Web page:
Steven Murdoch, one of the four Cambridge University researchers who carried out the study, told El Reg that probably the best way of fixing the flaw in the credit card transaction process his team has identified would involve changing bank back-end systems.

"To fix this particular vulnerability, there does need to be a software change. It may only have to be at the banks, but it is possible that the terminals and/or cards would need to be upgraded too. We suggested a number of potential fixes in our paper, but have not heard which ones the banks are actually going to do," Murdoch explained.

Hairball

The security researcher added that the security hole the Cambridge team has identified stems from the complex web of payment transaction and bank authorisation technologies that badly need untangling even before they are strengthened.

"The more general point we are making is that this flaw has existed for over ten years, and nobody has spotted it (unless criminals have done so, but kept it quiet). The main reason is that Chip & PIN is incredibly complicated, with thousands of pages of vague, ambiguous, and incomplete specifications," Murdoch explained.

Reducing the cost and complexity of web vulnerability management

Next page: Sign of the times

More from The Register

next story
Infosec geniuses hack a Canon PRINTER and install DOOM
Internet of Stuff securo-cockups strike yet again
Apple Pay is a tidy payday for Apple with 0.15% cut, sources say
Cupertino slurps 15 cents from every $100 purchase
Spies would need SUPER POWERS to tap undersea cables
Why mess with armoured 10kV cables when land-based, and legal, snoop tools are easier?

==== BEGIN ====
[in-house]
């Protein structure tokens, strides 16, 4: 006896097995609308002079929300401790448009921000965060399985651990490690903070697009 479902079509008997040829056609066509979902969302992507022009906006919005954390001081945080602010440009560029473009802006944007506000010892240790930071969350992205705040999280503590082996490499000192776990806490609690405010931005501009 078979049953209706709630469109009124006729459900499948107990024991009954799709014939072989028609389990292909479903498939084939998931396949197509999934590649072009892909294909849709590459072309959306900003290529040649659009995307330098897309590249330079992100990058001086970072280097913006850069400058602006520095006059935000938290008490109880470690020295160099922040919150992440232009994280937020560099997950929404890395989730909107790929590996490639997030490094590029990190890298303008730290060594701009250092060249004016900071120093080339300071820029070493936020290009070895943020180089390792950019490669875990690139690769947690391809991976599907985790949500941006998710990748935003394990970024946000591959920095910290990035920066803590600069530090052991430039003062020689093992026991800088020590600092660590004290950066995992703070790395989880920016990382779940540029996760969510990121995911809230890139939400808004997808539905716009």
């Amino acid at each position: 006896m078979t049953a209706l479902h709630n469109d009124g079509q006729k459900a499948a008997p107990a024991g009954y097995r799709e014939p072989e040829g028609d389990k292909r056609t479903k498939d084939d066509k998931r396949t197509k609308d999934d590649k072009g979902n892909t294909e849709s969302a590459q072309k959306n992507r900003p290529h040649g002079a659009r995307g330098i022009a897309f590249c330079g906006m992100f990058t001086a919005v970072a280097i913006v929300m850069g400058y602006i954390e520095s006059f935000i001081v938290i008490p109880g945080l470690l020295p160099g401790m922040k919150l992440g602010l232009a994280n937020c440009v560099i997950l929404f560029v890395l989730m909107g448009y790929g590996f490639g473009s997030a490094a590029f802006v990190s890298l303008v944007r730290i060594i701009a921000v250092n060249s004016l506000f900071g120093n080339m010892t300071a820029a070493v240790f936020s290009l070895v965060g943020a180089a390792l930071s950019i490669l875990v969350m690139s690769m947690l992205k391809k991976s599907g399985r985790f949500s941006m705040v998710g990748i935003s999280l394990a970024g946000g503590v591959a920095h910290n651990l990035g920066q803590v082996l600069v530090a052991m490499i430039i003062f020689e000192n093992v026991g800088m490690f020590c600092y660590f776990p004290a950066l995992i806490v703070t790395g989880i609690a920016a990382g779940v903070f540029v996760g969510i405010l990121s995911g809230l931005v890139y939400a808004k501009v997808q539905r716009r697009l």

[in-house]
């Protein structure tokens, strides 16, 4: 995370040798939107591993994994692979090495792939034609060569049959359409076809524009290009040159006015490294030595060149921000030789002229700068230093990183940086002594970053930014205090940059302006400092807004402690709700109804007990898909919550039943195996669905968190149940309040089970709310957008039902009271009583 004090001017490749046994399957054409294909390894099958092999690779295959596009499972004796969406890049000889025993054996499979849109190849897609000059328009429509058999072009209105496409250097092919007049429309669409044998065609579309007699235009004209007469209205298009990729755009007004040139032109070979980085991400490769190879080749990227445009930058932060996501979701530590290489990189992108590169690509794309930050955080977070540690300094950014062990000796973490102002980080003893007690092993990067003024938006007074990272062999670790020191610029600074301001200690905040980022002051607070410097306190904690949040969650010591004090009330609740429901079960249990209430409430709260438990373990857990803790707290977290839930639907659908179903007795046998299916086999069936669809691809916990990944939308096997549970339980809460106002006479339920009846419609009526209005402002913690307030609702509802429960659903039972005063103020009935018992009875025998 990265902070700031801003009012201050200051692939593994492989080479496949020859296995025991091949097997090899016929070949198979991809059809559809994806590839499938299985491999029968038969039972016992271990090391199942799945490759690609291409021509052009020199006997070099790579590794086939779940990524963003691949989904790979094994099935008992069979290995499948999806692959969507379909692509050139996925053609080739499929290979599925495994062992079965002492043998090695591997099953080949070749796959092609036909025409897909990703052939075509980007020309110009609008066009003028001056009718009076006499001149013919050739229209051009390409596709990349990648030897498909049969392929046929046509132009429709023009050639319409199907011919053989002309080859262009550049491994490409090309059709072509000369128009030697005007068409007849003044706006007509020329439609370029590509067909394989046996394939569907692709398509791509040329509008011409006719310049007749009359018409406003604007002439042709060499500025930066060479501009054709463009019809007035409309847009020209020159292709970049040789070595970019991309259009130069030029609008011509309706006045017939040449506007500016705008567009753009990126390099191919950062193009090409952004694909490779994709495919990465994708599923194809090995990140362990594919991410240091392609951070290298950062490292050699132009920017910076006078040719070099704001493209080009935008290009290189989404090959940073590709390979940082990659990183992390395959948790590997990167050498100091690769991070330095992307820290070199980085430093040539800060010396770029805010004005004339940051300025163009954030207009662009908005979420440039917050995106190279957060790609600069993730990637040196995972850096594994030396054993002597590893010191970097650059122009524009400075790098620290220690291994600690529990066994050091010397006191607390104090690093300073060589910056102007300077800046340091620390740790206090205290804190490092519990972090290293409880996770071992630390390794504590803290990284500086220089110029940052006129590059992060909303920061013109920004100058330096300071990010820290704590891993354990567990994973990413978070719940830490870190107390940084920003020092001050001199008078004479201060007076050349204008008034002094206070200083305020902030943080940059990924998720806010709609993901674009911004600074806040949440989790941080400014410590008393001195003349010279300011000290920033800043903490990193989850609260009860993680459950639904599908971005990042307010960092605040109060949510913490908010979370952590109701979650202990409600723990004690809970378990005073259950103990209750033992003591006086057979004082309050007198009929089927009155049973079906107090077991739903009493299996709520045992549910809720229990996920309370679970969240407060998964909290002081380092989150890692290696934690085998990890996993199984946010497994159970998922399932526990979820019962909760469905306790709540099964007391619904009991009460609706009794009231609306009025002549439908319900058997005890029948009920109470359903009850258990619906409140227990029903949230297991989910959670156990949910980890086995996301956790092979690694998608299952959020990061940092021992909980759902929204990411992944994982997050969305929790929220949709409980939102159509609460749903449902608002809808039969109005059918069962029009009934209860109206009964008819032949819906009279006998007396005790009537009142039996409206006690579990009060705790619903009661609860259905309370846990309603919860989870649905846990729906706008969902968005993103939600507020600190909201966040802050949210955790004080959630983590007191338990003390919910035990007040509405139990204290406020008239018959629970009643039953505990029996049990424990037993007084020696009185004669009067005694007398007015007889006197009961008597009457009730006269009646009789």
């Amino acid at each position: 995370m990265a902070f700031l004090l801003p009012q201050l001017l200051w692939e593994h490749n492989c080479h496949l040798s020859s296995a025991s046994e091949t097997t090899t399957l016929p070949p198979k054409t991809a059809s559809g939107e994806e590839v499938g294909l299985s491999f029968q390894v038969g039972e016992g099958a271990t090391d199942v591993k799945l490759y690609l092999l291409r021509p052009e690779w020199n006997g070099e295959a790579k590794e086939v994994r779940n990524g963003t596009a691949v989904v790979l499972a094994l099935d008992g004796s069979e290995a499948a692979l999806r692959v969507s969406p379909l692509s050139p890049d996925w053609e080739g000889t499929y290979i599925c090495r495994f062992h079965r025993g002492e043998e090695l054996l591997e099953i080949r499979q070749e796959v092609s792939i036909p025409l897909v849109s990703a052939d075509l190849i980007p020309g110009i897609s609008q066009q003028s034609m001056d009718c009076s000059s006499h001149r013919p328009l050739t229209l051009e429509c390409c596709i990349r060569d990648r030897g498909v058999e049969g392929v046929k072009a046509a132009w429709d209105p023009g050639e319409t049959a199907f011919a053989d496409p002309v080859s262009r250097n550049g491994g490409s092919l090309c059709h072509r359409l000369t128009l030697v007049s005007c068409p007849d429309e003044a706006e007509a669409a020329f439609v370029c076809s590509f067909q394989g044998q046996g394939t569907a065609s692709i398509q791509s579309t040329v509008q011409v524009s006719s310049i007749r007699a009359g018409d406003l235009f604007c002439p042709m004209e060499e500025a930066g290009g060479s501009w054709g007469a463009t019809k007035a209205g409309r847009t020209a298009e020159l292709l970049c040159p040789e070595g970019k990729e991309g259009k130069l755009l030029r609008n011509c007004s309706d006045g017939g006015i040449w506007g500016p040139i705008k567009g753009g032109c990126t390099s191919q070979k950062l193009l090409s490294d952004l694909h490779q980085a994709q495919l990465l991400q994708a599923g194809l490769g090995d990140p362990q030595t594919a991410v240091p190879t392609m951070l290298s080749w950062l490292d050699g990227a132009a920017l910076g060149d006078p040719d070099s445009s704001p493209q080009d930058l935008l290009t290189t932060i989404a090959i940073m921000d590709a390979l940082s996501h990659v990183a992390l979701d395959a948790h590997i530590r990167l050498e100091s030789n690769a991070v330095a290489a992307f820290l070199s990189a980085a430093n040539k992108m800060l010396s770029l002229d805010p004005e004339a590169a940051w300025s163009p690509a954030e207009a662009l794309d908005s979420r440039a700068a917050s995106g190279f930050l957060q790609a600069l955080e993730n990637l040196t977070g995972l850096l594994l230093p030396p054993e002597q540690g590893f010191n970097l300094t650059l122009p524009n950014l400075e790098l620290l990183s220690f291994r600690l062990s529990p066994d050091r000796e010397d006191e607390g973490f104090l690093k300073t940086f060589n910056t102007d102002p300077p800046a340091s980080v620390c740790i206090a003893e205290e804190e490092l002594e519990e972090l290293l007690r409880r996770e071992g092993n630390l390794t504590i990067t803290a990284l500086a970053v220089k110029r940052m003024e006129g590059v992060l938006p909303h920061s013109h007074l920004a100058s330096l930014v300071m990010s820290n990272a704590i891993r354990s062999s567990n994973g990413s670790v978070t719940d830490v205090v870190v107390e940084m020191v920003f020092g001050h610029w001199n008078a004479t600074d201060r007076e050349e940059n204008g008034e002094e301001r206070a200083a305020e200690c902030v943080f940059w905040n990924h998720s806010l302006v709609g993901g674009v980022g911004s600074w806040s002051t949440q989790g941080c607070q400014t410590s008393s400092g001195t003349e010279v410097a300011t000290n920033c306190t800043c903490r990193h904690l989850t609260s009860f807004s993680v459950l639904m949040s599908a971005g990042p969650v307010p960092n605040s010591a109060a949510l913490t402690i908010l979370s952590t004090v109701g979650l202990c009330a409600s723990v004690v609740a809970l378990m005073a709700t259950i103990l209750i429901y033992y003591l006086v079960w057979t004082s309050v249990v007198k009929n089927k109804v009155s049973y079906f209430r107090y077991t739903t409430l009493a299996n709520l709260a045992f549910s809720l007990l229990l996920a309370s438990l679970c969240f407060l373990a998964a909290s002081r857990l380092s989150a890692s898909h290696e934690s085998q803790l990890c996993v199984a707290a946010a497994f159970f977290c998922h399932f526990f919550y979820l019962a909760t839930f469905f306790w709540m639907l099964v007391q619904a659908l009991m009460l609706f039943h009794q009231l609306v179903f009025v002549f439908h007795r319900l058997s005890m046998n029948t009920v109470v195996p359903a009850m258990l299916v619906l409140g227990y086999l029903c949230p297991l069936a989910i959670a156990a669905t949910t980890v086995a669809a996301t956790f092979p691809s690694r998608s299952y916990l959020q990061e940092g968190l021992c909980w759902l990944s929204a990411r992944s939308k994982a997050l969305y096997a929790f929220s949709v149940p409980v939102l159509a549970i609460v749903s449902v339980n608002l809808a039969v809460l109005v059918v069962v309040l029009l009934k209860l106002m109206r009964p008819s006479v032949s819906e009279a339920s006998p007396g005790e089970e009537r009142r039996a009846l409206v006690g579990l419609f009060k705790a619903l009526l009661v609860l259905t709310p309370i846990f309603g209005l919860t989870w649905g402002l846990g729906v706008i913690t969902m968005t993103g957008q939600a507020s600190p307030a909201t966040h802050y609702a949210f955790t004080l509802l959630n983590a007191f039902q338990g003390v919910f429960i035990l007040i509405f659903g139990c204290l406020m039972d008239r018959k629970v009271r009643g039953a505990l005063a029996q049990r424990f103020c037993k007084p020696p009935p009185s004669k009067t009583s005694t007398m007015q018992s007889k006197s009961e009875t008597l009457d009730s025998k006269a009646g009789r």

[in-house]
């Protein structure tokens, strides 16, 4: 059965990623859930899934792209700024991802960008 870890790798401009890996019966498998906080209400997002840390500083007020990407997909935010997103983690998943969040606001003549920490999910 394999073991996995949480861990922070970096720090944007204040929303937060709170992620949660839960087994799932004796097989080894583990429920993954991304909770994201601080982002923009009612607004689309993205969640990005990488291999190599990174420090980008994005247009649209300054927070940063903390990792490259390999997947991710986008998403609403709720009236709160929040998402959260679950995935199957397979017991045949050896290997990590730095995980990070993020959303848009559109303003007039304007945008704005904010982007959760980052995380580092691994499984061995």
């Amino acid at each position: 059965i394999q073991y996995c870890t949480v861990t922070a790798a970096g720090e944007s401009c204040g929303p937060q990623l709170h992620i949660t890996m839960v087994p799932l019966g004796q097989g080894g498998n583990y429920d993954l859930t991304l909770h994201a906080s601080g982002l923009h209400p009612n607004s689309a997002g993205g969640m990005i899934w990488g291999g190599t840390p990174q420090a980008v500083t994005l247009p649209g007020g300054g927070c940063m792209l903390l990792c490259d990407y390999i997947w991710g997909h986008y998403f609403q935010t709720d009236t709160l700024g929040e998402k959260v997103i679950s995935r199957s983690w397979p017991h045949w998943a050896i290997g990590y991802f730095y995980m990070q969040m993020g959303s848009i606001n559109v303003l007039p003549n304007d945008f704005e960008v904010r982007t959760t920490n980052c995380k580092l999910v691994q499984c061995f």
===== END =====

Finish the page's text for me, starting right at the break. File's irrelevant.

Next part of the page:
Israeli spies rebel over mass-snooping on innocent Palestinians
'Disciplinary treatment will be sharp and clear' vow spy-chiefs
YouTube, Amazon and Yahoo! caught in malvertising mess
Cisco says 'Kyle and Stan' attack is spreading through compromised ad networks
Hackers pop Brazil newspaper to root home routers
Step One: try default passwords. Step Two: Repeat Step One until success
Microsoft to patch ASP.NET mess even if you don't
We know what's good for you, because we made the mess says Redmond
NORKS ban Wi-Fi and satellite internet at embassies
Crackdown on tardy diplomatic sysadmins providing accidental unfiltered internet access
prev story

Whitepapers

Providing a secure and efficient Helpdesk
A single remote control platform for user support is be key to providing an efficient helpdesk. Retain full control over the way in which screen and keystroke data is transmitted.
WIN a very cool portable ZX Spectrum
Win a one-off portable Spectrum built by legendary hardware hacker Ben Heck
Storage capacity and performance optimization at Mizuno USA
Mizuno USA turn to Tegile storage technology to solve both their SAN and backup issues.
High Performance for All
While HPC is not new, it has traditionally been seen as a specialist area – is it now geared up to meet more mainstream requirements?
Security and trust: The backbone of doing business over the internet
Explores the current state of website security and the contributions Symantec is making to help organizations protect critical data and build trust with customers.